With the difference between a goal and assist being two points for midfielders it makes that extra goal threat incredibly valuable. Regardless of price, Barnes’ results are impressive. In my opinion, there really are no other contenders for a spot in our teams should Grealish or Maddison be ruled out.
In fact, I’d argue he should have a place even if both are fit.
We can’t fit them all in, but how do we decide which big hitting assets to go for?
In last week’s article, we discussed now Raheem Sterling is now arguably a better pick than Mo Salah, the debate still remains hard to settle as both returned in alternate weeks.
Given the abundance of cheap, high performing midfielders and forwards, it is likely that most sides will feature three premiums, or a maximum of four. The mixture of double and blank gameweeks necessitates balance, a spread of funds to allow flexibility rather than a premium heavy squad.
With many of us having wildcarded in GW25 or looking to wildcard or carry transfers into GW26, the right selection of premium assets is as hot a topic as its ever been.
Over the season Fernandes, Kane and Salah reign supreme on a number of fronts. They are the highest scorers, highest shot takers and among the best for minutes per chance.
Two of the spots in my side are non-negotiable, Fernandes and Kane have to be there. It is important when picking premiums to consider long-term performance rather than just short-term underlying numbers. With 25 and 24 goal involvements respectively, the two are clear of Salah (20) and are the most consistent assets across the season.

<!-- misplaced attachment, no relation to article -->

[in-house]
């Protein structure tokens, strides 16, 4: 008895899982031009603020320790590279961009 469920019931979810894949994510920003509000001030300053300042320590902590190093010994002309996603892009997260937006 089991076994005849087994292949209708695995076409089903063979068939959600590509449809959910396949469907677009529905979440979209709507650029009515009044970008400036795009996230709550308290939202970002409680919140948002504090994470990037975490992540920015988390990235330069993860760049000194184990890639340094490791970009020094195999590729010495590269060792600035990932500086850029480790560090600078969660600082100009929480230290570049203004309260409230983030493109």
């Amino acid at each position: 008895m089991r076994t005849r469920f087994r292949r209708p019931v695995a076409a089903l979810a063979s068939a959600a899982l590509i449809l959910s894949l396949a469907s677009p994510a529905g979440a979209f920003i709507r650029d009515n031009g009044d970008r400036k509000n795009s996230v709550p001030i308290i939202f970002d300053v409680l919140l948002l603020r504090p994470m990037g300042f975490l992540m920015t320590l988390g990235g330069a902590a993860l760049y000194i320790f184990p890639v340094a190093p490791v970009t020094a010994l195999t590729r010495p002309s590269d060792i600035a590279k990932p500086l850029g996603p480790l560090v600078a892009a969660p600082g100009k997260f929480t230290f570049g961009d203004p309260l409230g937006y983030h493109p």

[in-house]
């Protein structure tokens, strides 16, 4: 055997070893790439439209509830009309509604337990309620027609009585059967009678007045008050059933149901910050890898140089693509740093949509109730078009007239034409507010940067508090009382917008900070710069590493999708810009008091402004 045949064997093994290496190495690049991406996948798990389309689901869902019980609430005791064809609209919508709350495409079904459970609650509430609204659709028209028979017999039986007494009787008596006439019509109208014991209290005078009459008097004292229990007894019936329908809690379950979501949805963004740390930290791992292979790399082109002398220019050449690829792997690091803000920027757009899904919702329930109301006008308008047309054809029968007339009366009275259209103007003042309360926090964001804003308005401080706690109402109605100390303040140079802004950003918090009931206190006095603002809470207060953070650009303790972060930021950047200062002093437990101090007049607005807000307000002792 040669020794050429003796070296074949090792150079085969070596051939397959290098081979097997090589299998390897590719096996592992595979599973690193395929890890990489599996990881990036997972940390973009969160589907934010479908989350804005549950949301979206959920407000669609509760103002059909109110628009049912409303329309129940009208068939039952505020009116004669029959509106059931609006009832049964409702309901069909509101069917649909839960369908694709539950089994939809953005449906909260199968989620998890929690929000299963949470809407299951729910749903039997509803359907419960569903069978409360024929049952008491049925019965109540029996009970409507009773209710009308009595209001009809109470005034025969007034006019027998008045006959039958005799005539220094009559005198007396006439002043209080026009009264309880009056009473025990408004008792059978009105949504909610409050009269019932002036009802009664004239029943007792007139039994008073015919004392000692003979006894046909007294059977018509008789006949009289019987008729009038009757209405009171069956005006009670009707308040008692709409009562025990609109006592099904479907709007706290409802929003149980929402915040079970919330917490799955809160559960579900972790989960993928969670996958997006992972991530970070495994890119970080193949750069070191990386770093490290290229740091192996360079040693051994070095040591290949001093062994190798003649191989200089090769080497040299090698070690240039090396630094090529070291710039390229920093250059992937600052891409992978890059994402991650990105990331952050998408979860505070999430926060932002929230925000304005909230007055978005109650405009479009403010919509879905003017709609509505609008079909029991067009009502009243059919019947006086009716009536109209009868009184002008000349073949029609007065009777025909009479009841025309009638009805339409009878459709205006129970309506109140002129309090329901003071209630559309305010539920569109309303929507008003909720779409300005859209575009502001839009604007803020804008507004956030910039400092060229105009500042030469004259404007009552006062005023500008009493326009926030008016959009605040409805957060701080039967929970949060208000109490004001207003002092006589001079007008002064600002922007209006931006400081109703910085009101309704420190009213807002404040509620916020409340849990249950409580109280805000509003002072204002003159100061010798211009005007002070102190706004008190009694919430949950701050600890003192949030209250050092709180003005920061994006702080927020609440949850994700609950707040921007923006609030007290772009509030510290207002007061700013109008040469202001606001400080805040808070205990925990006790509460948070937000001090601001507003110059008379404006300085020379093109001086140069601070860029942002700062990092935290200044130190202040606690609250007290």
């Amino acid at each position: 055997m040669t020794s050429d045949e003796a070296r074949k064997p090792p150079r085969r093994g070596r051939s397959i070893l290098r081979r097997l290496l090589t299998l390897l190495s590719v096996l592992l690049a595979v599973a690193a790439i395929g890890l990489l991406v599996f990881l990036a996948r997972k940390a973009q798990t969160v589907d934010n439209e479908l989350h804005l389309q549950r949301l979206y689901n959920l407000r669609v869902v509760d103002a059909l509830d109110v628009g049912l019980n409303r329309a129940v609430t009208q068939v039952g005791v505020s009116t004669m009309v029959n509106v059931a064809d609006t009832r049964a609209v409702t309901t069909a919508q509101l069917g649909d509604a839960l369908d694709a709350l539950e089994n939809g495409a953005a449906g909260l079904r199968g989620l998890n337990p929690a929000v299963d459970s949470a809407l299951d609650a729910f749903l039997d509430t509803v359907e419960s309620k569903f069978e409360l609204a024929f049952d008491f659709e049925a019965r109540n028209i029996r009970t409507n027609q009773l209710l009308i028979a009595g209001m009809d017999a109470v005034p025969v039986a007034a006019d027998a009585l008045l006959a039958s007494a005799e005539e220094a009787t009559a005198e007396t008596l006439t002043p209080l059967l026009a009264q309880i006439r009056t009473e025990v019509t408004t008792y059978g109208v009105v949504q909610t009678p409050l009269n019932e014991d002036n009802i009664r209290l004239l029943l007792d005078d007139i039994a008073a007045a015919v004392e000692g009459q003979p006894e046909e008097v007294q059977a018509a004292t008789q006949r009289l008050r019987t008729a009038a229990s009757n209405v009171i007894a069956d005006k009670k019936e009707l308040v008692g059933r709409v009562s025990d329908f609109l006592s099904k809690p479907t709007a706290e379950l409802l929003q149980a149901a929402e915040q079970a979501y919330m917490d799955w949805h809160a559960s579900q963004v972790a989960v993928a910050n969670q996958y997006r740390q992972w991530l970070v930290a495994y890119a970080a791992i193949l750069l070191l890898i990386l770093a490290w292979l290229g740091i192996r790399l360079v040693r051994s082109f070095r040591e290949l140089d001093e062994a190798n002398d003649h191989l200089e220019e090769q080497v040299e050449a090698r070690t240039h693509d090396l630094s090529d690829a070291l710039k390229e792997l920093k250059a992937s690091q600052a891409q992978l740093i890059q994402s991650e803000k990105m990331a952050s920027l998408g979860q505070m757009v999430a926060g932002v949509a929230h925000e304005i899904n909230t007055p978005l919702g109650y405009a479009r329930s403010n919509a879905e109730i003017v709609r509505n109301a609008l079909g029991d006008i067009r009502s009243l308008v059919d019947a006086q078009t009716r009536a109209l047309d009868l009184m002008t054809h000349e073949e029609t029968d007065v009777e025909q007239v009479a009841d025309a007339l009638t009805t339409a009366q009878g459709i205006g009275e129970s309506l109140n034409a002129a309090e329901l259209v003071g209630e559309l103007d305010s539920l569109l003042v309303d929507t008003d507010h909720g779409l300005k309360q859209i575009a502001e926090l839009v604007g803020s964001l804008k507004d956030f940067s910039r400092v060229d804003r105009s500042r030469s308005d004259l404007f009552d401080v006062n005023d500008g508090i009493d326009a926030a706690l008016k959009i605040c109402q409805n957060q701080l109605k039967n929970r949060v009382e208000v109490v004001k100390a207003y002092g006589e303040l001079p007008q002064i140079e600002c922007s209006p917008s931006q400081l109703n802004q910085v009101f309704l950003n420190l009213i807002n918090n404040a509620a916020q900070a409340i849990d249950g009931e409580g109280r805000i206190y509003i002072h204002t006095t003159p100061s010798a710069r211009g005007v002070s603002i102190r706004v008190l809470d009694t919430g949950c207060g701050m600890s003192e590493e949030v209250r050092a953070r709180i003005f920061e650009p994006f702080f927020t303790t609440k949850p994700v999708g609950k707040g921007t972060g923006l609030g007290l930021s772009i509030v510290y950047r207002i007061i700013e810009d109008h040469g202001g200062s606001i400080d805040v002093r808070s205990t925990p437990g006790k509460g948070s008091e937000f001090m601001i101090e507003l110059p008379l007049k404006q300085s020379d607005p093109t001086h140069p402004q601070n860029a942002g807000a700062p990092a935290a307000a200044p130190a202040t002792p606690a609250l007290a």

When considering captaincy, or indeed triple captaincy for a double gameweek the obvious place to begin is to look at the assets most likely to return more than once or in multiple games. Both Fernandes and Kane are averaging more than one return per start for the season, the epitome of consistency. To look at excluding either from our teams is just not an option, in my opinion.
In Gameweek 26, Fernandes faces away trips (his bread and butter) to Crystal Palace and Chelsea, while Kane plays at home to Burnley and away to Fulham.
Despite the tougher Chelsea tie, Fernandes comes into the week as one of the most viable captaincy options, having managed seven returns in his last four. United are famously stronger away from home under Solskjaer, they top the league for big chances and goals this season, while also being in the top five for xG away from home.
Kane may have failed to score in GW25, but his four SiTB is the most of all forwards this week and it is a surprise he was not able to find the net. Despite a recent injury layoff, the Tottenham ace does not appear to have slowed down and now has arguably the best double of all teams in GW26.
Having returned in both reverse fixtures, Kane has proven he can find a way past the famously stubborn Burnley defence and recently improved Fulham backline. Even throughout Spurs’ recent struggles he has continued to post good numbers and find returns, like Salah he is still performing well even if his teammates are not.